Those in the pursuit of life’s little pleasures need look no further than sitting in a cosy pub with a whisky in hand. Don’t believe us? Make a beeline for one of Edinburgh’s legendary whisky bars to see for yourself.
There’s an old saying in Scotland: “Today’s rain is tomorrow’s whisky”. There are well over 100 distilleries in the country, reflecting local pride for this coveted amber nectar. The Highlands and islands are where whisky is predominantly made, but it is in Edinburgh’s drinking dens where you’ll have the quintessential experience of the dram. Culture Trip has enlisted the help of World Whisky Day founder Blair Bowman, an Edinburgh-based whisky consultant and author, to bring you the best sources of ‘water of life’ in the Scottish capital.
The Balmoral has long been a byword for sophistication in Edinburgh, so it’s little wonder the luxury hotel has one of the best whisky bars in the city. A landmark in its own right, it has been the first point of call for visitors to the city since it opened as a station hotel for the wealthy in 1902. Thanks to SCOTCH, it is now the first point of call for whisky lovers, too. “With luxurious surroundings and very knowledgeable staff, SCOTCH is a great spot for a night cap with friends visiting the city,” Blair tells Culture Trip. This exuberant whisky bar sports over 500 single malts and blends ranging in age and rarity, covering all of Scotland’s whisky regions.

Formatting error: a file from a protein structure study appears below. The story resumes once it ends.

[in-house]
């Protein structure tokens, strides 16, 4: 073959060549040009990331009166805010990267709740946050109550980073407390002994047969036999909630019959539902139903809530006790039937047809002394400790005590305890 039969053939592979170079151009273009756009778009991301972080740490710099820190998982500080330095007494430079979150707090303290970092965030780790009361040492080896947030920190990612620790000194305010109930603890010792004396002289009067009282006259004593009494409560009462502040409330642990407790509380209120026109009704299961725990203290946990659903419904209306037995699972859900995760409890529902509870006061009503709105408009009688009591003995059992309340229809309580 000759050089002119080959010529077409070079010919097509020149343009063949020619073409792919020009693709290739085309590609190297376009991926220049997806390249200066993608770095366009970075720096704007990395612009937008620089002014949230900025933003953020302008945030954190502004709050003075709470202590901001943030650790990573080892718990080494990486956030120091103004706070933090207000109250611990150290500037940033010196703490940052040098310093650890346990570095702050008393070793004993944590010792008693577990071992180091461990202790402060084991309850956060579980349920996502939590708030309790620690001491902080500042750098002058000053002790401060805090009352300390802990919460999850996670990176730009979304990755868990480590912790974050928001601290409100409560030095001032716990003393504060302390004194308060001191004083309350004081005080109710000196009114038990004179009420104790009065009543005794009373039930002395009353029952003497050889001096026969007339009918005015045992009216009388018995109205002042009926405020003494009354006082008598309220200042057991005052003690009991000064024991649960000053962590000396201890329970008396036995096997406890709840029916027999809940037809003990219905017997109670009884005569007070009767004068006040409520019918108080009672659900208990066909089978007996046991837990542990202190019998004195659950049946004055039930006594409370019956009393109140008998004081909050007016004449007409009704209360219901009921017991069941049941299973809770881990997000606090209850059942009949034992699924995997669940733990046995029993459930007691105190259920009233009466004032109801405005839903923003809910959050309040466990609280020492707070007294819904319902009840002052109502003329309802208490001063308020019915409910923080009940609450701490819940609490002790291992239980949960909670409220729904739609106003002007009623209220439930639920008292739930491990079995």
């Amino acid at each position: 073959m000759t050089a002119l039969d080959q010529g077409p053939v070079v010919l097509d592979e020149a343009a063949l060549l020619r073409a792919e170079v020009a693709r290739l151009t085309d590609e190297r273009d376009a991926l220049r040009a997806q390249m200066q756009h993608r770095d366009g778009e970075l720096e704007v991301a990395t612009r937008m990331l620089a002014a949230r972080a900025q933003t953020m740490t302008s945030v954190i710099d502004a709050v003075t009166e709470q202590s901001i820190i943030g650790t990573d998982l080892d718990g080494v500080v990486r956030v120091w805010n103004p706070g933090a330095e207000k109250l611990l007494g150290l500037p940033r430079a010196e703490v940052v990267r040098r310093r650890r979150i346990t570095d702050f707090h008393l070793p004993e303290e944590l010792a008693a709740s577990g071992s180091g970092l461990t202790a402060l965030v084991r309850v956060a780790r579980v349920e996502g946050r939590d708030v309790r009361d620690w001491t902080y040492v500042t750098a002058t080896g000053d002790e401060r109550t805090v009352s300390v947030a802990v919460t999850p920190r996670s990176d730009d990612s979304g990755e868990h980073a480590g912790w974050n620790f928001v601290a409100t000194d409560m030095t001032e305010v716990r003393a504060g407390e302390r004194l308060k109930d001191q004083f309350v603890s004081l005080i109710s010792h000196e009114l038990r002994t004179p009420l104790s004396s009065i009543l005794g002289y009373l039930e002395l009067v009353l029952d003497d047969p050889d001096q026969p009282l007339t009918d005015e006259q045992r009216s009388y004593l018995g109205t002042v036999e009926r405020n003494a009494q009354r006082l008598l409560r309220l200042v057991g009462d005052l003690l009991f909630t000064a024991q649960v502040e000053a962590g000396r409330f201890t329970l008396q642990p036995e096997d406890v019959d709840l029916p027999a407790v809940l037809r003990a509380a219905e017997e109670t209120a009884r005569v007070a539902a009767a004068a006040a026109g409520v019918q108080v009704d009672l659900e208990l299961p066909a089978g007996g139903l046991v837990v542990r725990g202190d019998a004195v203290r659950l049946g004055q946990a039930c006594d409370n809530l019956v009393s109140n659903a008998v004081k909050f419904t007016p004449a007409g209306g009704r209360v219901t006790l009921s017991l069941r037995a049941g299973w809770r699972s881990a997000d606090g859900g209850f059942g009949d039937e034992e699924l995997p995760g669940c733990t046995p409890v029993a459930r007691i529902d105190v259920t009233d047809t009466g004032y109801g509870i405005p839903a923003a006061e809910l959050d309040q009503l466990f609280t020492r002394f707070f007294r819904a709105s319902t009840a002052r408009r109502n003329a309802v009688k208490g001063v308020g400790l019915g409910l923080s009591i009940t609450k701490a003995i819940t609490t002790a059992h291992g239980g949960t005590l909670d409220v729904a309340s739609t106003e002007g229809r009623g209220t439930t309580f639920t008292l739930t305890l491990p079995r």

Brought to you from the brains behind the legendary Bramble Bar, The Last Word Saloon makes for a sublime drinking experience, and then some. Bursting with endless character and old world charm, entering this bar is like walking into a debonair cowboy’s subconscious. Embellishing the revolutionary drinks menu is an abundance of single malt whiskies, sought-after spirits, lengthy list of liqueurs, divine wines and tempting ciders. Once the bartenders are done, expect to pinch yourself over the magic that emerges.